Yitzhaq Hayut-man


Rav Kook; transl. Rabbi B.Z. Bokser. “Great souls cannot dissociate themselves from the most universal concerns…The whole cannot achieve its highest fulfillment except through the perfection of its particular individuals, and the particular communities, whether small or large, of which it is constituted.”

Preface by Rabbi Itzhaq Marmurstein: 
These pieces by Rav Kook (this and others in this directory) clearly display the extraordinary universality and love focus that are foundational to his Torah teachings. His students explained that he was a ‘neshama clalit – a universal soul’ whose perspectives and concerns reached out to all humankind and all creation. He constantly emphasized that the particular and the collective are to be integrated in such a way that a whole person needs to honor and express his uniqueness while being deeply engaged in contributing to the well being of the whole.  He offers a deep and poetic resolution to the  exquisite tension between the individual and the all.

“Great souls cannot dissociate themselves from the most universal concerns. All they desire and aspire for is the universal good, universal in its comprehensiveness, universal in its full width, height and depth. But the whole is constituted of numberless particulars, particular individuals and particular communities. The whole cannot achieve its highest fulfillment except through the perfection of its particular individuals, and the particular communities, whether small or large, of which it is constituted.

The higher unification, in which everything finds its completion, rests on the influence of the knowledge of God and the love of God, from which it necessarily derives, to the extent that one has embraced it. When the knowledge of God is suffused by a great love, when it is pervaded by its true illumination, according to the capacity of each soul to receive it, there radiates from its absolute light a love for the world, for all worlds, for all creatures, on all levels of their being. A love for all existence fills the hearts of the good and kindly ones among creatures, and among humans. They yearn for the happiness of all, they hope that all may know light and joy. They draw into themselves the love for all existence, differentiated into its many forms of being, from the higher love for God, from the love of absolute and total perfection in the Cause of all, who created and sustains everything.

When love descends from the spiritual realm to the created order, it descends by fragmentation into many particulars, to opposition and contradiction. It faces the necessity of confining the scope of the love bestowed to one individual for the sake of another, to many individuals for the sake of another group of many individuals, and to individuals in general for the sake of the all embracing collective.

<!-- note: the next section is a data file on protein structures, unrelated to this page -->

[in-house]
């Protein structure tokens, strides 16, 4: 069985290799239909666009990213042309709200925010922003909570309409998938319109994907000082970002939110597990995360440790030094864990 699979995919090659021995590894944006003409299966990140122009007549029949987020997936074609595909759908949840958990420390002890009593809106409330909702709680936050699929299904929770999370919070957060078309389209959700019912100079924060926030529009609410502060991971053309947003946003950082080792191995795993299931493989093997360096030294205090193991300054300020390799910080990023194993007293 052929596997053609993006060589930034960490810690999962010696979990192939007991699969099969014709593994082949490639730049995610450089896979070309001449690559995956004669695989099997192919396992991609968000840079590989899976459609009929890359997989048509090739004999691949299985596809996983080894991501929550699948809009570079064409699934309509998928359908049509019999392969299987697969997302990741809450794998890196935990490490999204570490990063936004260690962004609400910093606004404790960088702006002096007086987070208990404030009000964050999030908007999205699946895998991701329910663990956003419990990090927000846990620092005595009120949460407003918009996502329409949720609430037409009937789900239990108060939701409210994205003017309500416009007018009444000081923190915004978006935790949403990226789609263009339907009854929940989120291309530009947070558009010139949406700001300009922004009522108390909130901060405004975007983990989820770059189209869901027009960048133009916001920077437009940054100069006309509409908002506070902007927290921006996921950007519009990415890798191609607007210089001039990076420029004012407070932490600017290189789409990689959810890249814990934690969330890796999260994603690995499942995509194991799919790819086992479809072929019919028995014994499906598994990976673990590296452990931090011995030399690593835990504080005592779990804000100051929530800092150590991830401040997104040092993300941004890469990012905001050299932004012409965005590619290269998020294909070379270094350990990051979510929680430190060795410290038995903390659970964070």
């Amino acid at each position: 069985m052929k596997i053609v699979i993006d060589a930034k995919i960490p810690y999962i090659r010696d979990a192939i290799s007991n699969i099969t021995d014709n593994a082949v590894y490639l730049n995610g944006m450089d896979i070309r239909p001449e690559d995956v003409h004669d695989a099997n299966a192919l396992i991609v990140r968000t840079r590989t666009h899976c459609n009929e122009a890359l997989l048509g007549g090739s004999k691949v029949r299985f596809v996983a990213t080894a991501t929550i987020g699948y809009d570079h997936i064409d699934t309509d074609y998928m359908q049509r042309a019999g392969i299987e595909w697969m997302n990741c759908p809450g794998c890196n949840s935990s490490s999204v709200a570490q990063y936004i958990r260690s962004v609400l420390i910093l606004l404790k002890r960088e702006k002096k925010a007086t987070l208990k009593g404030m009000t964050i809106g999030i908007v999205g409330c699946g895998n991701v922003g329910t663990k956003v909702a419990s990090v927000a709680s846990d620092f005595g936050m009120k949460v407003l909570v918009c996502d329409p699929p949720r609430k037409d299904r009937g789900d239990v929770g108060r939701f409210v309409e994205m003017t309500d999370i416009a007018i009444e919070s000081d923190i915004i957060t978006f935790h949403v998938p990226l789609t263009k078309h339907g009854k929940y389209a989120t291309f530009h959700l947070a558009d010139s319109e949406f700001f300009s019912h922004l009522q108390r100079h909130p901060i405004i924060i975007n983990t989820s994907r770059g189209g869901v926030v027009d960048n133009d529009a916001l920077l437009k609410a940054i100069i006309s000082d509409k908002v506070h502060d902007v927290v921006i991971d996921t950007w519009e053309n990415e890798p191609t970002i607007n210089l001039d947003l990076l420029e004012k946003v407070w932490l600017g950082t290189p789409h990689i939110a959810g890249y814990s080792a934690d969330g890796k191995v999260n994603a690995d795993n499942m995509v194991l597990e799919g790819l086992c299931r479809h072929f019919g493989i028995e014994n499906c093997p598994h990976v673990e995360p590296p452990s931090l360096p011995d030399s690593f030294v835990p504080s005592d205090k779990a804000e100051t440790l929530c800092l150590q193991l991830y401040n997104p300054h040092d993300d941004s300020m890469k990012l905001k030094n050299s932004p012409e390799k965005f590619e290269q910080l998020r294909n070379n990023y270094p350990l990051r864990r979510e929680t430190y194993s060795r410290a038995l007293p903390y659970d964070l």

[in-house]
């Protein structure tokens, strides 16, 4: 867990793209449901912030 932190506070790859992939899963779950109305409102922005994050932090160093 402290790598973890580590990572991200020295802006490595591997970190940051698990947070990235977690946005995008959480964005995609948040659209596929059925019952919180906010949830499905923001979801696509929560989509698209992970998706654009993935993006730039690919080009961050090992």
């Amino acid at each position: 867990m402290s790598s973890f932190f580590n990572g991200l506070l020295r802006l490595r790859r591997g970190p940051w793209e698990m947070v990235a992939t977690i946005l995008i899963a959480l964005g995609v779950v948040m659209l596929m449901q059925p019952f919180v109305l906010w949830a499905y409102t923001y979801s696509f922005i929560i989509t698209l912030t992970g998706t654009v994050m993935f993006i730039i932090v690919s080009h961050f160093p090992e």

Love in its most luminous aspect has its being beyond the world, in the divine realm, where there are no contradictions, limits and opposition; only bliss and good, wide horizons without limit. When worldly love derives from it, it partakes of much in its nature. Even in its descent it does not become miserly or grudging. When it needs to confine itself, it confines love for the sake of love, it sets a boundary around the good for the sake of the good.

When these love possessed people see the world, especially living creatures full of quarrels, hatred, persecutions and conflicts, they yearn with all their being to share in those aspirations that move life toward comprehensiveness and unity, peace and tranquility. They feel and they know that the nearness of God, for which they yearn, can only lead them to joining themselves with all and for the sake of all. When they confront the human scene, and find divisions among nations, religions, parties, with goals in conflict, they endeavor with all their might to bring all together, to mend and to unite. With the healthy instinct of their noble souls, which soar with a divine thrust above all confinements, they feel that the individuals need to be enhanced, that the best of societies must rise to greater heights, and to enter with all the affluence of their individuals into the light of a universal life. They want that every petticoat shall be preserved and developed, and that the collective whole shall be united and abounding in peace.

When they confront their own people, to whose happiness, continuity and perfection they feel committed in all the depths of their being, and find it splintered, broken into parties and parties, they cannot identify themselves with any particular party. They desire to unite themselves with the whole people, only with the all embracing whole, in all its fullness and good.” 

(Lights of Holiness, pp. 226-228 / Orot HaKodesh, Vol. II, pp. 456 457)
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